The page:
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Resilience and coping behaviour among micro and small sized enterprises in times of economic crisis: A mixed-methods exploration of Greek and Cypriot firms

Sakellarios, N (2024) Resilience and coping behaviour among micro and small sized enterprises in times of economic crisis: A mixed-methods exploration of Greek and Cypriot firms. Doctoral thesis, Liverpool John Moores University.

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The focus of this study was to explore organisational resilience in the context of micro, small, and medium sized enterprises (SMEs). Following the 2008 Global Financial Crisis (GFC), the deteriorating business conditions worldwide posed serious challenges to many firms. SMEs were particularly affected by the volatile environment due to acknowledged operational limitations (e.g., scarce resources) restricting their capacity to effectively respond to the new business reality. The impact was extremely high for businesses in the Southern European periphery, including Greece and Cyprus. Despite the growing academic interest in the concept of resilience over the past years, it remains unclear how SMEs can develop resilience and cope with different type of shocks (e.g., 2008 GFC, COVID-19). Due to the significant role SMEs have for the Greek and Cypriot economies (e.g., employment), among other countries, and various ongoing challenges (e.g., access to finance) that leave them exposed to impending turbulences, it is urgent to further explore the antecedents of resilience and determine how SMEs can promote resilience capabilities to adapt to volatile operational conditions. Based on a mixed-methods approach (parallel mixed design), empirical data were collected via semi-structured interviews (n=135) and questionnaires (n=406) from micro and small businesses (MSEs) in Greece and Cyprus; the lack of responses from medium sized enterprises represents one of the limitations of the study. In line with a parallel mixed data analysis, a distinct thematic analysis of qualitative data resulted in several themes that reflect the post-2008 business environment in Greece and Cyprus, and the factors that influence the resilience capacity of MSEs. Additional descriptive and inferential statistical tests provided evidence regarding the performance of Greek and Cypriot MSEs after the 2008 GFC and identified the critical success factors associated with a firm’s coping capacity, among other results. Following the integration of qualitative and quantitative findings (narrative, joint display approaches), the resulting meta-inferences highlight several characteristics that influence the different resilience phases, namely anticipation (e.g., environmental scanning), coping (e.g., financial resourcefulness), and adaptation (e.g., innovative activities). The findings provide additional empirical support about the antecedents of resilience, specifically in the context of micro and small firms from Greece and Cyprus, and respond to acknowledged knowledge gaps, thereby contribute to the existing body of literature focusing on organisational resilience.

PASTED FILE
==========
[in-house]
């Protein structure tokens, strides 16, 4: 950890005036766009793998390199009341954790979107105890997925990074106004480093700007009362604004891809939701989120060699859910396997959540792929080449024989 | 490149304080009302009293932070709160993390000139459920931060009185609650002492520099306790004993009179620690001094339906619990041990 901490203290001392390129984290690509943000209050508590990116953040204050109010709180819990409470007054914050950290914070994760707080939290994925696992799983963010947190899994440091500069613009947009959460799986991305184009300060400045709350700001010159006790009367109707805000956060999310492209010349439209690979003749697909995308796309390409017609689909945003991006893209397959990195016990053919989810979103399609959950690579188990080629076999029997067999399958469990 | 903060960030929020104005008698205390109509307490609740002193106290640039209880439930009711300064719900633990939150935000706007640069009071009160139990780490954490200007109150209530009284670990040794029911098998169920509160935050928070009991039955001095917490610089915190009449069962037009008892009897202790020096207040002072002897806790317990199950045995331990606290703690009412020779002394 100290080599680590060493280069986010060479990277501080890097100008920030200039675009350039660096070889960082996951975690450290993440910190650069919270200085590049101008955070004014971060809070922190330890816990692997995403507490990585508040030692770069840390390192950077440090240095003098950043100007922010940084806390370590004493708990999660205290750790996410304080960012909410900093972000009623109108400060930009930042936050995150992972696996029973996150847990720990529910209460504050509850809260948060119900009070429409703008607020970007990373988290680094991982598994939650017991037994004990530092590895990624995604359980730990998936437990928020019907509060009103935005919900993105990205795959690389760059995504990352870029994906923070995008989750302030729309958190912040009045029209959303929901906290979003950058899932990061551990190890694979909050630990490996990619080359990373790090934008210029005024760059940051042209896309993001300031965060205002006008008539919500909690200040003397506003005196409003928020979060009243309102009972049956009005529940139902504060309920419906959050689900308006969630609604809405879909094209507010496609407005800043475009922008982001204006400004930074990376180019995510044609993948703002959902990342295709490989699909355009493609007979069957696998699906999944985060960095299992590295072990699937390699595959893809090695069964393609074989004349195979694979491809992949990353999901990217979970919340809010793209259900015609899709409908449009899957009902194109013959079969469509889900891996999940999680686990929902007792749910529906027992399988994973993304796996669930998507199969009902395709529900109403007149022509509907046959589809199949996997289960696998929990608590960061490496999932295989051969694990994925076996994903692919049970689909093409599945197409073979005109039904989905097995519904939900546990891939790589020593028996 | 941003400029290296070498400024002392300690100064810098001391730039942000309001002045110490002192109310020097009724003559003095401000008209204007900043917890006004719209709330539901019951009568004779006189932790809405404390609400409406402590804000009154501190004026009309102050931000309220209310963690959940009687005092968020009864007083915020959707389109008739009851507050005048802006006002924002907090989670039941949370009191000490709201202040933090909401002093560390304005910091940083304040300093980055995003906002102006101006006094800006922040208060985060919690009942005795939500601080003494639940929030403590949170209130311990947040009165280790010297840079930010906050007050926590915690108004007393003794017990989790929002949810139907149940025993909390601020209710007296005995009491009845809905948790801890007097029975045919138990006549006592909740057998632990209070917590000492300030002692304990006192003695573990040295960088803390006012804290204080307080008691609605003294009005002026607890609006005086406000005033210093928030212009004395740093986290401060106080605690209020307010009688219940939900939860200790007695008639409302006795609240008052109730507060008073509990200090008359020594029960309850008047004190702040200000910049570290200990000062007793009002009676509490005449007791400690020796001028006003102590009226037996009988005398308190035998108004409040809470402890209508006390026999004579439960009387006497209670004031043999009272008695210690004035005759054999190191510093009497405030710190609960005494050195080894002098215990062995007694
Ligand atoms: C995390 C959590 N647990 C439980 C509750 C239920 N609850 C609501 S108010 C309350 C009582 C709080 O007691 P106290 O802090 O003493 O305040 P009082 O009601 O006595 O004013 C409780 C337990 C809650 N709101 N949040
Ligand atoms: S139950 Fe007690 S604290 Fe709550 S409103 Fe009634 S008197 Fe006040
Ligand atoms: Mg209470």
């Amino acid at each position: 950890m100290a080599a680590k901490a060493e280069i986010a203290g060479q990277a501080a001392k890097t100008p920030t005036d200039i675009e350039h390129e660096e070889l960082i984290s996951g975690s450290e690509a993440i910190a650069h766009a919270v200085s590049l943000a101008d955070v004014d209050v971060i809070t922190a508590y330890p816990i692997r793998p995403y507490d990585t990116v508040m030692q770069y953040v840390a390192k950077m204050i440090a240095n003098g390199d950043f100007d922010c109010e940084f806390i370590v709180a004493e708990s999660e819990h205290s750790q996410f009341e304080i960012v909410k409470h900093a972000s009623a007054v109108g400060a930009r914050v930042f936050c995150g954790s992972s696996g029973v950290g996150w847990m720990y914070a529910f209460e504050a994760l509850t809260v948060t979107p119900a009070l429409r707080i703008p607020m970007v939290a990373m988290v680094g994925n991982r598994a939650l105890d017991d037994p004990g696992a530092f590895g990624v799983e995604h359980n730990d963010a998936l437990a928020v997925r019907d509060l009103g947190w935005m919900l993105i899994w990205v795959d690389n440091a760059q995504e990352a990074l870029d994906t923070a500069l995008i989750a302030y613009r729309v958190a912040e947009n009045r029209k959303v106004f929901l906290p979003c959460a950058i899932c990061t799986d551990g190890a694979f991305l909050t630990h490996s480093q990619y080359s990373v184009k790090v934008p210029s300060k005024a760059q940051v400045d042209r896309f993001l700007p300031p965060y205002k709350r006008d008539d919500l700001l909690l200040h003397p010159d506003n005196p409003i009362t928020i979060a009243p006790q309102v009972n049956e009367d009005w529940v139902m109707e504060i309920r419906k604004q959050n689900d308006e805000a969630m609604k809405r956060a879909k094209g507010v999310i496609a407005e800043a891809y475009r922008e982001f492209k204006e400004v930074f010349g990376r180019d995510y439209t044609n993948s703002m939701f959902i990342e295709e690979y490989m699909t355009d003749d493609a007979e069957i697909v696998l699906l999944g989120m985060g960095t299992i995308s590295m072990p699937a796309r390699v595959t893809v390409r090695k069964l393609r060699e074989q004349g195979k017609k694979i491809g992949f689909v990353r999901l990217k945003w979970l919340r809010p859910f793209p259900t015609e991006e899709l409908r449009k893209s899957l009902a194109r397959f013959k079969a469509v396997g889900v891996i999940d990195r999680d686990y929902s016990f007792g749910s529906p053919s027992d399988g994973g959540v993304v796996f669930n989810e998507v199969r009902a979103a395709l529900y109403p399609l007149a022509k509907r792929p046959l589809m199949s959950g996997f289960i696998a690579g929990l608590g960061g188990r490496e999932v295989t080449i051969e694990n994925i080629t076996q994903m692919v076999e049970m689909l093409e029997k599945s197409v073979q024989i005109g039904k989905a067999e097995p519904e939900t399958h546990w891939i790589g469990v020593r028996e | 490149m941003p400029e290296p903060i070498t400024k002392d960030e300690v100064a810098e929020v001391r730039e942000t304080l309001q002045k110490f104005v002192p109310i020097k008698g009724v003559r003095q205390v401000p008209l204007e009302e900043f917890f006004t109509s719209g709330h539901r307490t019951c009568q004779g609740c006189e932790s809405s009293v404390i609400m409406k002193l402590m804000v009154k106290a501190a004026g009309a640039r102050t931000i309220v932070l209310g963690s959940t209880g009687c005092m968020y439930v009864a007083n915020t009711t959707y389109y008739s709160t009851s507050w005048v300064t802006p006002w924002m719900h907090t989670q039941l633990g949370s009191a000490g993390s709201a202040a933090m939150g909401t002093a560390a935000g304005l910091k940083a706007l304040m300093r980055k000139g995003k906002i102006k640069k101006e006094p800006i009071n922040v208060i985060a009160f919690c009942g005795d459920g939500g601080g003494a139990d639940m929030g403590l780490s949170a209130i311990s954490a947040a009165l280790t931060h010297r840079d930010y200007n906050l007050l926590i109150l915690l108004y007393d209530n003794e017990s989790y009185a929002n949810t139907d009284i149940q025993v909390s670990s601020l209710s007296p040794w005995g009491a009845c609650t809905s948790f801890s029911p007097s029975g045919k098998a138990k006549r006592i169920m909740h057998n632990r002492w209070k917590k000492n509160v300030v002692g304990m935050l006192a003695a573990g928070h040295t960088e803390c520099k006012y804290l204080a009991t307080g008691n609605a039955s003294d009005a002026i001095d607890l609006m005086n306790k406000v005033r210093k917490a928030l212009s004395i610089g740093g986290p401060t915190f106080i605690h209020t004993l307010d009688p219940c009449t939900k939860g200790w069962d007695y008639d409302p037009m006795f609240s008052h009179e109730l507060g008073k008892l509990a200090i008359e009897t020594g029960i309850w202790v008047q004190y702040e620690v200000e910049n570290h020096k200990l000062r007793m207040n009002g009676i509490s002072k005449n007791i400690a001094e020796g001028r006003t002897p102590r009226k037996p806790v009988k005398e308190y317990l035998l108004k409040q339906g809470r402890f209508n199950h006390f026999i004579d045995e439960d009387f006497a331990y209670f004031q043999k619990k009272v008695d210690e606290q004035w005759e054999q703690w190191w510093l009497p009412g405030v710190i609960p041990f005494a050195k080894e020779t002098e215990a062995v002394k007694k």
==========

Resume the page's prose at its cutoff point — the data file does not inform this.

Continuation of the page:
Item Type: Thesis (Doctoral)
Uncontrolled Keywords: resilience; micro and small sized enterprises
Subjects: H Social Sciences > HF Commerce > HF5001 Business
Divisions: Liverpool Business School
SWORD Depositor: A Symplectic
Date Deposited: 08 Jan 2024 13:33
Last Modified: 08 Jan 2024 13:34
DOI or ID number: 10.24377/LJMU.t.00022154
Supervisors: Fillis, I, Alonso, AD, O'Brien, S and Kok, SK
URI: https://researchonline.ljmu.ac.uk/id/eprint/22154
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